7.6 Cnoc nan Aingeal

Iona machair © Ken Thevet

Tha meadhan an eilein na àite ionaltraidh torrach ris an canar am Machair.

Lean an rathad thar na machrach gus an ruig thu geata. Dìreach mus ruig thu an geata air do làimh chli chì thu cnoc beag ris an canar Cnoc nan Aingeal. A rèir Adhamhnan, a sgrìobh eachdraidh beatha Chaluim Chille is e seo far am facas e a’ coinneachadh ris na h-ainglean.

"How a great number of holy angels were seen, coming down from heaven to confer with St Columba.

Likewise, on another occasion, when St Columba was living in Iona, he addressed the assembled brethren, making his point with great emphasis, saying:

‘Today I shall go to the machair on the west coast of our island, and I wish to go alone. No one is to follow me therefore.’

They obeyed and he set out alone as he desired. But one of the brethren, who was an artful scout, took a different route and his himself on top of a little hill that overlooks the machair, for he was eager to find out why the saint had gone out alone. From his vantage point, he could see St Columba standing on a knoll among the fields and praying with his arms spread out towards heaven and his eyes gazing upwards...

For holy angels, the citizens of the heavenly kingdom, were flying down with amazing speed, dressed in white robes, and began to gather around the holy man as he prayed. After they had conversed a little with St Columba, the heavenly crowd - as though they could feel that they were being spied on - quickly returned to the heights of heaven...

Hence today the knoll where St Columba conferred with angels affirms by its very name what took place there, for it is called Cnoc nan Aingel, that is, the angels’ knoll."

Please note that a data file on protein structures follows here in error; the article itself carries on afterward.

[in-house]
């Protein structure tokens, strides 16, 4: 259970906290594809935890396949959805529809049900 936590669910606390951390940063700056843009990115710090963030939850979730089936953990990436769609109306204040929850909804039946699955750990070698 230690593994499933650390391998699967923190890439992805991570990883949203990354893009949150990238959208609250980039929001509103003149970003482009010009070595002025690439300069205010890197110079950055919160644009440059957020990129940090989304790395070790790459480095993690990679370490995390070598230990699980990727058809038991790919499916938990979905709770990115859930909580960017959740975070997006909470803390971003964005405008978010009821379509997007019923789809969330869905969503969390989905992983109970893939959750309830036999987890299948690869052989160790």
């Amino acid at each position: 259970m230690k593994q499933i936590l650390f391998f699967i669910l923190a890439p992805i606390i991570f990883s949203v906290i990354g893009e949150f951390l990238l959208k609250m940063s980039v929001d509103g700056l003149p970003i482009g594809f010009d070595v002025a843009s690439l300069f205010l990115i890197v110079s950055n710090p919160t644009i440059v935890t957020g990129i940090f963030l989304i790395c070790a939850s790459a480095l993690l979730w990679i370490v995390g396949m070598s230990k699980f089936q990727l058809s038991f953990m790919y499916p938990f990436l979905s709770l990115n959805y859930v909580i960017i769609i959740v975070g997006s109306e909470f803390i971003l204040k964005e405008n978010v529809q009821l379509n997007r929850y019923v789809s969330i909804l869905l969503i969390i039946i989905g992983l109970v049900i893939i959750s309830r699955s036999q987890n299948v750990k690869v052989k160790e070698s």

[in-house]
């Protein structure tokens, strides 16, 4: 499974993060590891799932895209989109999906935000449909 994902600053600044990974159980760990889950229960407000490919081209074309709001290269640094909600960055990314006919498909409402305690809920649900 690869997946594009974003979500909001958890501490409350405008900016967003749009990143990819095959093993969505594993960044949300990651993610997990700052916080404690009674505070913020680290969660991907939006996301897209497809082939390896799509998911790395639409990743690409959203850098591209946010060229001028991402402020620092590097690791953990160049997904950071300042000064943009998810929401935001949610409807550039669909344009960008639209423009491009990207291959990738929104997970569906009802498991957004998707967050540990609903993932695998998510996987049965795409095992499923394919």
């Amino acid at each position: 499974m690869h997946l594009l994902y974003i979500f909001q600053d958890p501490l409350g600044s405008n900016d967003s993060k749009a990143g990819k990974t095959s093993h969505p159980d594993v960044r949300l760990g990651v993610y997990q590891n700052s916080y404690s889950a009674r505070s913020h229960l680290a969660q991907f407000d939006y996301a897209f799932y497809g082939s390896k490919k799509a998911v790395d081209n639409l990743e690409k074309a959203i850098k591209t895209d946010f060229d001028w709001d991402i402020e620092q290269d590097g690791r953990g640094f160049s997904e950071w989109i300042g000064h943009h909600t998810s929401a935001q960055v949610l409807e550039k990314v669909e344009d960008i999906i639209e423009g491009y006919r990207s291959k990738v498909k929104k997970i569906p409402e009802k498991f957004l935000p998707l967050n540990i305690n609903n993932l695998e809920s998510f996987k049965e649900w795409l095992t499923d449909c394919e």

Leabhar 3: 16
 

A’ faighinn ann

Coisich sìos tron bhaile le Caolas Ì air do làimh cheart. Tionndaidh gu do làimh cheart chun rathad a tha a’ dol gu siar thar an eilein. Dìreach mus ruig thu an geata air do làimh chlì, chì thu Cnoc nan Aingeal.


 
   
  • Dunadd Fort, Argyll.
     

    7.1 Na Croisean Mòra agus an Abaid

    Ràinig Calum Cille Eilean Ì ann am 563 an dèidh dha Doire (4.5) ann an Èirinn fhàgail. A rèir beul-aithris, bha Calum Cille a’ coimhead airson àite san togadh e a mhanachainn far nach biodh e comasach dha a sheann dùthaich fhaicinn.

  • Dunadd Fort, Argyll.
     

    7.2 Abaid, Clabhstar agus Eileach

    Bha am ‘Vallum’ no an t-Eileach a’ comharrachadh crìoch fearann manachainn Chaluim Chille air Eilean Ì. Chaidh a chruthachadh le dà bhruaich air gach taobh de chlais dhomhain.

  • Dunadd Fort, Argyll.
     

    7.3 Teampall agus Rèilig Òdhrain

    Coisich sìos ‘Sràid nam Mairbh’ bhon Abaid gu Teampall agus Cladh Òdhrain. Bhithte a’ cleachdadh an t-slighe taisteil meadhan-aoiseil airson tòrraidhean air an t-slighe chun chladh.

  • Dunadd Fort, Argyll.
     

    7.4 An Eaglais Dhubh

    Chaidh an Eaglais Dhubh a togail mun aon àm ris an Abaid Bheinidicteach – san 13mh linn – le Raghnall mac Shomhairle, Tighearna nan Eilean. B’ e a phiuthar Beathag a’ chiad bhana-phrìoir.

  • Dunadd Fort, Argyll.
     

    7.5 Port nam Mairtear

    Tha Port nam Mairtear dìreach deas air meadhan a’ bhaile, seachad air Bàgh Rònain. Tha e air ainmeachadh às dèidh nan 68 manach a chaidh am marbhadh leis na Lochlannaich a thug ionnsaigh air an eilean ann an 806.

  • Dunadd Fort, Argyll.
     

    7.6 Cnoc nan Aingeal

    A rèir Adhamhnan, a sgrìobh eachdraidh beatha Chaluim Chille is e seo far am facas e a’ coinneachadh ris na h-ainglean.

  • Dunadd Fort, Argyll.
     

    7.7 Bàgh Chaluim Chille

    Thàinig Calum Cille gu Eilean Ì bho Earra-Ghàidheal ann an 563 far an robh e air a bhith a’ sireadh cead manachainn a thogail air fearann a bhuineadh don chinneadh a bha a’ riaghladh an sin – an Dàl Riata.

  • Dunadd Fort, Argyll.
     

    7.8 An Cobhan Cùilteach

    Chan eil air fhàgail san là an-diugh den Chobhan Chùilteach ach stèidh chlach nach eil snaighte airson bothan a bha ann an cumadh uighe agus a bhiodh air a thogail le fiodh no sgrathan. Tha an doras dhan àird an iar-dheas gus solas an là a ghlacadh.